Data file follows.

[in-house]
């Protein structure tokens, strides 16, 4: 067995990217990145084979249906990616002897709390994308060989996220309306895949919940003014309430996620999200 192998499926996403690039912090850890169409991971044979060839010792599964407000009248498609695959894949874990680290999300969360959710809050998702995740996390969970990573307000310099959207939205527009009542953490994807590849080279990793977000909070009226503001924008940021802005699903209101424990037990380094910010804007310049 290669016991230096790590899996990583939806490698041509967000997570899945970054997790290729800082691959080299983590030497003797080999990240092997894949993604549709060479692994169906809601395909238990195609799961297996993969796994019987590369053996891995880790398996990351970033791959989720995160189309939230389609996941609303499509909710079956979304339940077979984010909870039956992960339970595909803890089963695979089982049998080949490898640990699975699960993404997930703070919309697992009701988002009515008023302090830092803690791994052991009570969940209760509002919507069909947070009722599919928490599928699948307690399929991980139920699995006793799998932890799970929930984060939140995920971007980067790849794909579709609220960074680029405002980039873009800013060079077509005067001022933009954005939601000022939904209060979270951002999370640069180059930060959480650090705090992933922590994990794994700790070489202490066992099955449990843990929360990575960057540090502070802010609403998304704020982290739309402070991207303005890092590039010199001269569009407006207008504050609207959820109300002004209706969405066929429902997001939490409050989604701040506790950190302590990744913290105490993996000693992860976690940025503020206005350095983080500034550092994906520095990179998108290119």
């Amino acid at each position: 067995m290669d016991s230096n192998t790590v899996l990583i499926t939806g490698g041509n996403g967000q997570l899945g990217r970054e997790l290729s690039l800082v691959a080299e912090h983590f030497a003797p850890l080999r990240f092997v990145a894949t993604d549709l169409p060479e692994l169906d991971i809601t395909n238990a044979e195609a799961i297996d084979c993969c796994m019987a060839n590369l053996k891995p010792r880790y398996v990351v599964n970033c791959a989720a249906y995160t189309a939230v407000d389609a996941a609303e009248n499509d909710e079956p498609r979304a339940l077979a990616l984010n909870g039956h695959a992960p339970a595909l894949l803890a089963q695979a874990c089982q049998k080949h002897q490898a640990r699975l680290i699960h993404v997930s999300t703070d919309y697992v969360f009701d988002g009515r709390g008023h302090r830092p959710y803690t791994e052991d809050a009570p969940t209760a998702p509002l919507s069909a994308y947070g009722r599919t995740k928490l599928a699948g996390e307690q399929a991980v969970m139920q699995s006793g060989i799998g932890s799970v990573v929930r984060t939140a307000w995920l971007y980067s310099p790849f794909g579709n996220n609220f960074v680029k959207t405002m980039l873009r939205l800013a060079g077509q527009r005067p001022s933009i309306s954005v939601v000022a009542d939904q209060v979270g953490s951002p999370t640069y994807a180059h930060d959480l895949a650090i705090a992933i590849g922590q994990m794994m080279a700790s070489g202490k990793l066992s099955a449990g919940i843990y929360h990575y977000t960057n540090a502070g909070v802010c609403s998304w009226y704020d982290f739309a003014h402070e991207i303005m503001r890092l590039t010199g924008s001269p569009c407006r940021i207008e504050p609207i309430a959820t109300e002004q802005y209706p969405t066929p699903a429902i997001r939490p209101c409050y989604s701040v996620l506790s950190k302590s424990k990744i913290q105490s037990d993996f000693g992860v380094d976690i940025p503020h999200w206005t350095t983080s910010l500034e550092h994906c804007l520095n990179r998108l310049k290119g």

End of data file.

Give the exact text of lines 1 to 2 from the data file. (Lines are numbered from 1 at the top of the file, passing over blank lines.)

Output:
[in-house]
């Protein structure tokens, strides 16, 4: 067995990217990145084979249906990616002897709390994308060989996220309306895949919940003014309430996620999200 192998499926996403690039912090850890169409991971044979060839010792599964407000009248498609695959894949874990680290999300969360959710809050998702995740996390969970990573307000310099959207939205527009009542953490994807590849080279990793977000909070009226503001924008940021802005699903209101424990037990380094910010804007310049 290669016991230096790590899996990583939806490698041509967000997570899945970054997790290729800082691959080299983590030497003797080999990240092997894949993604549709060479692994169906809601395909238990195609799961297996993969796994019987590369053996891995880790398996990351970033791959989720995160189309939230389609996941609303499509909710079956979304339940077979984010909870039956992960339970595909803890089963695979089982049998080949490898640990699975699960993404997930703070919309697992009701988002009515008023302090830092803690791994052991009570969940209760509002919507069909947070009722599919928490599928699948307690399929991980139920699995006793799998932890799970929930984060939140995920971007980067790849794909579709609220960074680029405002980039873009800013060079077509005067001022933009954005939601000022939904209060979270951002999370640069180059930060959480650090705090992933922590994990794994700790070489202490066992099955449990843990929360990575960057540090502070802010609403998304704020982290739309402070991207303005890092590039010199001269569009407006207008504050609207959820109300002004209706969405066929429902997001939490409050989604701040506790950190302590990744913290105490993996000693992860976690940025503020206005350095983080500034550092994906520095990179998108290119």